Ladybugs are available through many mail order garden specialty catalogs and through an increasing amount of nurseries and retailers. Ladybugs can fly and travel around. Don’t be alarmed if they fly to another tree at first. Be patient. Nature will take it’s course and restore balance.

Please do not use toxic chemicals on your garden or yard. There are a variety of alternatives available that are very effective, for virtually every garden issue. I will give you some here on this page. Check back regularly.

Try it! Buy some lady bugs. Be patient! Let nature take it’s course.

Thank you.

Tip #2

My co-worker just told me about these remedies. She also has over ten years experience in the horticulture industry and several college courses.

Weeds is a dreaded word. As a plant guy who fully knows that all plants have a purpose, I only partially understand the weed phobia. Sure, weeds don’t blend well with all landscapes and even more credit, they can aggressively take away water and nutrients from desired plants. Personally, I prefer to pull weeds, far better yet, prevent them any day than use a spray, even an eco-friendly one. In fairness though, sure, we people have busy lives and there is vanishing time to do this.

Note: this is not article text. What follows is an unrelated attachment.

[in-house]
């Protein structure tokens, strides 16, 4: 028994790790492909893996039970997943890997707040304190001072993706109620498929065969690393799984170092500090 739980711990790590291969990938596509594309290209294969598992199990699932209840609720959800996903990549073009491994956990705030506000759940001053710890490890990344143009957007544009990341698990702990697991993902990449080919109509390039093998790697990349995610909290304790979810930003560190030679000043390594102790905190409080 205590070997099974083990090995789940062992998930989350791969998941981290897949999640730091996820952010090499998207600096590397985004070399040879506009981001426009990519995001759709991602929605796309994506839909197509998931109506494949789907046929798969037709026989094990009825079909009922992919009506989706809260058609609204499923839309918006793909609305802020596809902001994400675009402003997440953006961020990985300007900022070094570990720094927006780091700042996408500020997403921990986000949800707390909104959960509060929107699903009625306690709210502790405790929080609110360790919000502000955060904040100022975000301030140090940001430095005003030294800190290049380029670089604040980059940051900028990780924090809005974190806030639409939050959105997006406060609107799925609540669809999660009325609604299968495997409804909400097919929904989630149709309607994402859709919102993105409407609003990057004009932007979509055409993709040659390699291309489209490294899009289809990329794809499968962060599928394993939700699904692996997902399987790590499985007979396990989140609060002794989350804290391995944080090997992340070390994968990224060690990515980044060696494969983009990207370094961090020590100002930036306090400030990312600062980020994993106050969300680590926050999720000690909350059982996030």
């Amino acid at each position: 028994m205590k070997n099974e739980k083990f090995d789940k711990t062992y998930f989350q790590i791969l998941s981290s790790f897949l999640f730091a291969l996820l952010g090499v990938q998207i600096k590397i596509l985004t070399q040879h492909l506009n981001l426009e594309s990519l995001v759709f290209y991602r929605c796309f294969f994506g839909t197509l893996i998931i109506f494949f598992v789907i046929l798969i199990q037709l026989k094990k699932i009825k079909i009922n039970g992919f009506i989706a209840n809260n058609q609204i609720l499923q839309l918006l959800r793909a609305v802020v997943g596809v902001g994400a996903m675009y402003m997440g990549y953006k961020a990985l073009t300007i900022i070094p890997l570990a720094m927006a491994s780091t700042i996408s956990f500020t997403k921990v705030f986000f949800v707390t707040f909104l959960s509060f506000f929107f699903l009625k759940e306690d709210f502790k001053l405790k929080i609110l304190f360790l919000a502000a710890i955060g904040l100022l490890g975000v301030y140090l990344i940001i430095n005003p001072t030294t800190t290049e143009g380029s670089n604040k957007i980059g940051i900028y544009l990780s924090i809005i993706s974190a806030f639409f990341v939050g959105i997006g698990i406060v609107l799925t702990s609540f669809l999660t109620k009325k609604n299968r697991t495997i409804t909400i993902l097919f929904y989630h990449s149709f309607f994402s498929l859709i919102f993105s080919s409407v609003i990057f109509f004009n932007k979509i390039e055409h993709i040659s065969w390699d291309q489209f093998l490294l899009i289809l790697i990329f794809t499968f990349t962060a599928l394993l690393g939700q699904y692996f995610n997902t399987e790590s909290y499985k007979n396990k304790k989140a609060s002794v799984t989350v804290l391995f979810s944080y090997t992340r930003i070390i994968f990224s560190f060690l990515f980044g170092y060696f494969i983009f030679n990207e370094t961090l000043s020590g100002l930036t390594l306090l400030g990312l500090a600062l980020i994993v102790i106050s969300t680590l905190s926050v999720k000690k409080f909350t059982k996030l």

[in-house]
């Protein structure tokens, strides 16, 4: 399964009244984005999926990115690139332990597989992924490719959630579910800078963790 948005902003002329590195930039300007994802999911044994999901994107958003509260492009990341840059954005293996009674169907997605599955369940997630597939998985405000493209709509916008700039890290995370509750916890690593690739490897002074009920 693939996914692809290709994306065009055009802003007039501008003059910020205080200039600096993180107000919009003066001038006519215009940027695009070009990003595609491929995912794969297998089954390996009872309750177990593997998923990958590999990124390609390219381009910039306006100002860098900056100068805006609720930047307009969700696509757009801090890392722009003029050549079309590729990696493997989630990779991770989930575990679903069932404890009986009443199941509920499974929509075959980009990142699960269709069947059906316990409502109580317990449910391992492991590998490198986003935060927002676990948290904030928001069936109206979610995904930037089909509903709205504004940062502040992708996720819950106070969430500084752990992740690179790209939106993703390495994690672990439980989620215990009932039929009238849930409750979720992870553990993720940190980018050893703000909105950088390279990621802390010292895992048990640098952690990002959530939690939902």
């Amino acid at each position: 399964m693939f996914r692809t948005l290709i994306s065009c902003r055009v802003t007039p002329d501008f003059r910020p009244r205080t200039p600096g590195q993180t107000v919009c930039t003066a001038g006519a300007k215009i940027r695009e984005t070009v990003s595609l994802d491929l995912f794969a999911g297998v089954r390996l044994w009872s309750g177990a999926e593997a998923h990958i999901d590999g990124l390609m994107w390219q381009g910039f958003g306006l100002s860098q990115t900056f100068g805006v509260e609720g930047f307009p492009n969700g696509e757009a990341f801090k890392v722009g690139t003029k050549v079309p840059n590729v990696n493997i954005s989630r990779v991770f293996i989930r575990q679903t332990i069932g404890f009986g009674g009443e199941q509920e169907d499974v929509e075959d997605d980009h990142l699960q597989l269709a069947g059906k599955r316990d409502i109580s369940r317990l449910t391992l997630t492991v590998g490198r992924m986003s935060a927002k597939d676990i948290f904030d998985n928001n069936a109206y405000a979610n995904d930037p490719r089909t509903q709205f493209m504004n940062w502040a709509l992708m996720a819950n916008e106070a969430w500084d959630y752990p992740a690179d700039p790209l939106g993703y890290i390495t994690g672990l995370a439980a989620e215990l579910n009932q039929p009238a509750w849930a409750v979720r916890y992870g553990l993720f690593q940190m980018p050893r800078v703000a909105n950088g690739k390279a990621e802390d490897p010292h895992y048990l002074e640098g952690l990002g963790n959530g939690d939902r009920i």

That is why my co-worker and I are sharing with you this formula for a systemic, non-selective, eco-friendly Weed-B-Gon. Unlike commercially available herbicides that are hideously toxic all the way up and down the food chain, this homemade herbicide is safe up and down the food chain.

It is non-toxic to beneficial, insects such as bees and butterflies. It is safe up and down the food chain. So please try it.
It is concentrated and will eliminate any weed that the liquid touches, so be very careful around your desired plants.

Recipe for Homemade, Eco-friendly Weed-B-Gon

1 Gallon vinegar
2 C. Epsom salts
1/4 c. Original blue Dawn dish soap. (It must be the original, blue Dawn brand.)

Mix and spray in the morning after dew has evaporated.
Good luck!
Thank you for your consideration for the environment and the bees.

Tip #3
Irish Spring soap, safely and humanely repels deer in a garden. Simply use a fine cheese grater to apply to plants that deer have munched on.

Tip #4
Cinnamon safely and humanely repels ants.